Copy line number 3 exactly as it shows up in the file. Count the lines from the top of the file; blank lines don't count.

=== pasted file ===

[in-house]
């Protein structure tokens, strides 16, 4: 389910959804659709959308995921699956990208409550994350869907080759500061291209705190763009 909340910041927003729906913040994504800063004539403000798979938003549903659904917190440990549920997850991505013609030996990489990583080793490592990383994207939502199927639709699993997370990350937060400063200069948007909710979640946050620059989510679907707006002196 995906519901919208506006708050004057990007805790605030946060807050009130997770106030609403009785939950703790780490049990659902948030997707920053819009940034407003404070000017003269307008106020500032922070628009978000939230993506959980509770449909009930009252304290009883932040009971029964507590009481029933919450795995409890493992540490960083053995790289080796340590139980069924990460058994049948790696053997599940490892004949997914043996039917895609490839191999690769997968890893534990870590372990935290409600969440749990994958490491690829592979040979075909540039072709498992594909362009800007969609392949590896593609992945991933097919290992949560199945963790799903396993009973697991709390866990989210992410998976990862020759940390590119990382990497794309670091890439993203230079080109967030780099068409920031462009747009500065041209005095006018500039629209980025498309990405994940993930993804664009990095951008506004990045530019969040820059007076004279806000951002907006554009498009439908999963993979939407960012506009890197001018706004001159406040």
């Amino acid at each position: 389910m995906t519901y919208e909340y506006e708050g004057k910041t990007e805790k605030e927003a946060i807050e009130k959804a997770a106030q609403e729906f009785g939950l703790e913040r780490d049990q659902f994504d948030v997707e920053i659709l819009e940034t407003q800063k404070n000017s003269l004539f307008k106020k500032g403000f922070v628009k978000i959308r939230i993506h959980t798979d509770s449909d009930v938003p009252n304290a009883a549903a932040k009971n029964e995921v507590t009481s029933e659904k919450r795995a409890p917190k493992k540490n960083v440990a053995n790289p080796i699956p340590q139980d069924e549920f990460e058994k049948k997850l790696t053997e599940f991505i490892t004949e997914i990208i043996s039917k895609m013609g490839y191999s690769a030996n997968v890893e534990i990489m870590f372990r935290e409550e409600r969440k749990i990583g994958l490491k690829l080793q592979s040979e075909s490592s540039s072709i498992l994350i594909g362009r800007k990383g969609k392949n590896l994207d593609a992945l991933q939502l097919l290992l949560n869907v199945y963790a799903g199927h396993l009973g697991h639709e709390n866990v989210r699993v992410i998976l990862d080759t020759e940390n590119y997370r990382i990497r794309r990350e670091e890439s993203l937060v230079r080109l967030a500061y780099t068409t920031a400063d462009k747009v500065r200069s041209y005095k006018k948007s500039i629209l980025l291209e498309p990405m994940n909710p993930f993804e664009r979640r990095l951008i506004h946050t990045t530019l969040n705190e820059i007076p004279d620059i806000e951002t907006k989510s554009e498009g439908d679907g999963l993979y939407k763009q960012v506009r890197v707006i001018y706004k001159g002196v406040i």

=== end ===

């Amino acid at each position: 389910m995906t519901y919208e909340y506006e708050g004057k910041t990007e805790k605030e927003a946060i807050e009130k959804a997770a106030q609403e729906f009785g939950l703790e913040r780490d049990q659902f994504d948030v997707e920053i659709l819009e940034t407003q800063k404070n000017s003269l004539f307008k106020k500032g403000f922070v628009k978000i959308r939230i993506h959980t798979d509770s449909d009930v938003p009252n304290a009883a549903a932040k009971n029964e995921v507590t009481s029933e659904k919450r795995a409890p917190k493992k540490n960083v440990a053995n790289p080796i699956p340590q139980d069924e549920f990460e058994k049948k997850l790696t053997e599940f991505i490892t004949e997914i990208i043996s039917k895609m013609g490839y191999s690769a030996n997968v890893e534990i990489m870590f372990r935290e409550e409600r969440k749990i990583g994958l490491k690829l080793q592979s040979e075909s490592s540039s072709i498992l994350i594909g362009r800007k990383g969609k392949n590896l994207d593609a992945l991933q939502l097919l290992l949560n869907v199945y963790a799903g199927h396993l009973g697991h639709e709390n866990v989210r699993v992410i998976l990862d080759t020759e940390n590119y997370r990382i990497r794309r990350e670091e890439s993203l937060v230079r080109l967030a500061y780099t068409t920031a400063d462009k747009v500065r200069s041209y005095k006018k948007s500039i629209l980025l291209e498309p990405m994940n909710p993930f993804e664009r979640r990095l951008i506004h946050t990045t530019l969040n705190e820059i007076p004279d620059i806000e951002t907006k989510s554009e498009g439908d679907g999963l993979y939407k763009q960012v506009r890197v707006i001018y706004k001159g002196v406040i």